Last weekend, Frank LaRose helped oversee one of his first elections since he was elected Ohio Secretary of State — but it wasn’t in Ohio.
LaRose, a Republican, returned to Ohio on Tuesday after spending six days in Ukraine, the Eastern European country bordering Poland, Russia and other countries. He was part of an American delegation to an international group that observed Ukraine’s presidential election, held on Sunday, April 1.
The American delegation included former elected officials, ex-ambassadors and others, LaRose said. The Kyiv Post, an English-language newspaper in the Ukrainian capital, quoted Cindy McCain, wife of the late U.S. Sen. John McCain, who called the election “a step forward for Ukraine’s democracy.”
The delegation found the election, which saw TV comic Volodymyr Zelensky and President Petro Poroshenko advance to a run-off election, to be not without issues, but generally free and fair.
The election occurred against a heated political backdrop, given the 2014 uprising there that ousted a pro-Russian president and Russia’s subsequent, contested annexation of the Crimean Peninsula. A war continues in the Donbass regions, where the Ukrainian government is fighting Russian-backed separatists that has displaced tens of thousands of people.
The Russian government called Sunday’s election illegitimate and attempted to undermine trust in the results, LaRose said. But the most pro-Russian candidate placed fourth, a departure from past elections, according to the New York Times.
“The people of Ukraine have been through a lot… and as a result of that experience of having to literally fight for their freedom, they’re very serious about this process,” LaRose said in a Thursday phone interview. “And it reminds me that no one should ever take the vote for granted, that it’s truly a precious thing. And that’s something I really appreciate.”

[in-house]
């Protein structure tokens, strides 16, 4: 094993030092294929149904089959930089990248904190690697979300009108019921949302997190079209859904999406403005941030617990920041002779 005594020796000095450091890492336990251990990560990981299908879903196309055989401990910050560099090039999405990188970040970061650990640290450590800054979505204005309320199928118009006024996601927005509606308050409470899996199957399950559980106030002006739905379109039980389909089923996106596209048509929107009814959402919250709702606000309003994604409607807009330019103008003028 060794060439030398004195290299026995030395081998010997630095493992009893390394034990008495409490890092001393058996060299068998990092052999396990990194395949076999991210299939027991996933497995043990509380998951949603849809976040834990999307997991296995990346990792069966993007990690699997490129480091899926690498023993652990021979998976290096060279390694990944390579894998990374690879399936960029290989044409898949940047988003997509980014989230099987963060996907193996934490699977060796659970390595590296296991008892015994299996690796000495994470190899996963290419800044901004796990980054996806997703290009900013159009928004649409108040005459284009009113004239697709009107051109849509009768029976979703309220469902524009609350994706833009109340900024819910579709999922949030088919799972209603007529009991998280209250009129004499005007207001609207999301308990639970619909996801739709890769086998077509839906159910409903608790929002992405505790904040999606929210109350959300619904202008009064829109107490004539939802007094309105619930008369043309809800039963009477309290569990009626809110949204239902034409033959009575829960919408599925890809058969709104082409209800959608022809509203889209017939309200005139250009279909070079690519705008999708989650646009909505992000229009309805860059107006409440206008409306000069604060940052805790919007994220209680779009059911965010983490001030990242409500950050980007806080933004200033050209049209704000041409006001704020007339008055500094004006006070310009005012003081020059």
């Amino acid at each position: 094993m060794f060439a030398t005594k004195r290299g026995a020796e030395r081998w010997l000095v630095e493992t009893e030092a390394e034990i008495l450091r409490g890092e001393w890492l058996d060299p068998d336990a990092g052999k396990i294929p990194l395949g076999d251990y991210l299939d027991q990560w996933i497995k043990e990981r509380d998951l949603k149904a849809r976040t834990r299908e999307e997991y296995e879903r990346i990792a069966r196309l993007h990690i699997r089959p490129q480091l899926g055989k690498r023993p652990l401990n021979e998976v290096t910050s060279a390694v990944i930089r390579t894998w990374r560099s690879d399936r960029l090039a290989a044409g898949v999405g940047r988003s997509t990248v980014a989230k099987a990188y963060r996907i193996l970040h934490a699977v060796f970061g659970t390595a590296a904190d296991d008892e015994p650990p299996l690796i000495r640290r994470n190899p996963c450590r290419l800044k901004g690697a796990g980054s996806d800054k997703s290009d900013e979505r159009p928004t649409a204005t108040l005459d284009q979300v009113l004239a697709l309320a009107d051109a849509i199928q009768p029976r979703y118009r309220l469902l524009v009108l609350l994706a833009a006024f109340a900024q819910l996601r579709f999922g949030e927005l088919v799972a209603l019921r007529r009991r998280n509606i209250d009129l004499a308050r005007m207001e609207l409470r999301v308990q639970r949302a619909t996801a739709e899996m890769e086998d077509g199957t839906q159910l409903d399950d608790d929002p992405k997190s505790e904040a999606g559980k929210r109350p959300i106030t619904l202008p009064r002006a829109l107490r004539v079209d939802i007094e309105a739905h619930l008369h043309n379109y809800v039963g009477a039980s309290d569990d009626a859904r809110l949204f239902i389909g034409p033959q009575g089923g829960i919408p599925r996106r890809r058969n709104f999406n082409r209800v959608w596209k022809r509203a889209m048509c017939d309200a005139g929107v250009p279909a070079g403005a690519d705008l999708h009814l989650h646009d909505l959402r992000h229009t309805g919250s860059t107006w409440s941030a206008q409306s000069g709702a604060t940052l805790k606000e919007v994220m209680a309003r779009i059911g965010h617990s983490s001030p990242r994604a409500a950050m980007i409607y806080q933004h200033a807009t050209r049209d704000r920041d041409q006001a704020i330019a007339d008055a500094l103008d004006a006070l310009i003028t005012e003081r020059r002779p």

LaRose’s trip included staying in Ivano-Frankivsk, a Western Ukraine city, and speaking to local elected officials there, meeting campaign officials, touring a prison (Ukraine allows its prisoners to vote) and observing a polling place, where elections workers hand-counted roughly 1,500-2,000 ballots until well past midnight.
LaRose said traveling to Ukraine was an honor, and an acknowledgment of Ohio’s Ukrainian-American community, which is particularly concentrated in the Cleveland area.
But he also said it served as a possible dry run for him for the 2020 election, for which election officials have been briefed to prepare for meddling efforts from Russia and other countries, similar to what the U.S. intelligence community believes occurred during the 2016 presidential election.
LaRose said there have been no accusations of the Russian government launching cyber attacks on last weekend’s election, but said they tried to influence the results in other ways, like through social media.
“It’s good for me to be able to see first-hand what’s going on there as a way to be prepared for and alert to what tactics could potentially be used here in the State of Ohio by those who would want to influence or undermine the credibility of our elections,” said LaRose, who is backing a state bill, which the Ohio Senate unanimously approved this week, meant to bolster Ohio’s elections security by creating a reserve, civilian cybersecurity force.
As for the food, LaRose said he tried borscht (beet soup), varenyky (stuffed dumplings more frequently referred to here by their Polish name, pierogi), stuffed cabbage rolls — all good. He also had a smoked fruit-juice drink he hadn’t heard of before (“It’s sort of strange to the American palate,” LaRose said.)
“If you go to the Ukrainian Village area of Parma, you would have a lot of the same stuff,” he said.
LaRose said his office hopes to plan a trip to Cleveland in the near future to give a presentation on his experiences in Ukraine.
LaRose’s trip was paid for by the International Republican Institute, a Republican-affiliated nonprofit that receives some of its funding from USAID and the U.S. State Department. The National Democratic Institute, a Democratic equivalent, also participated.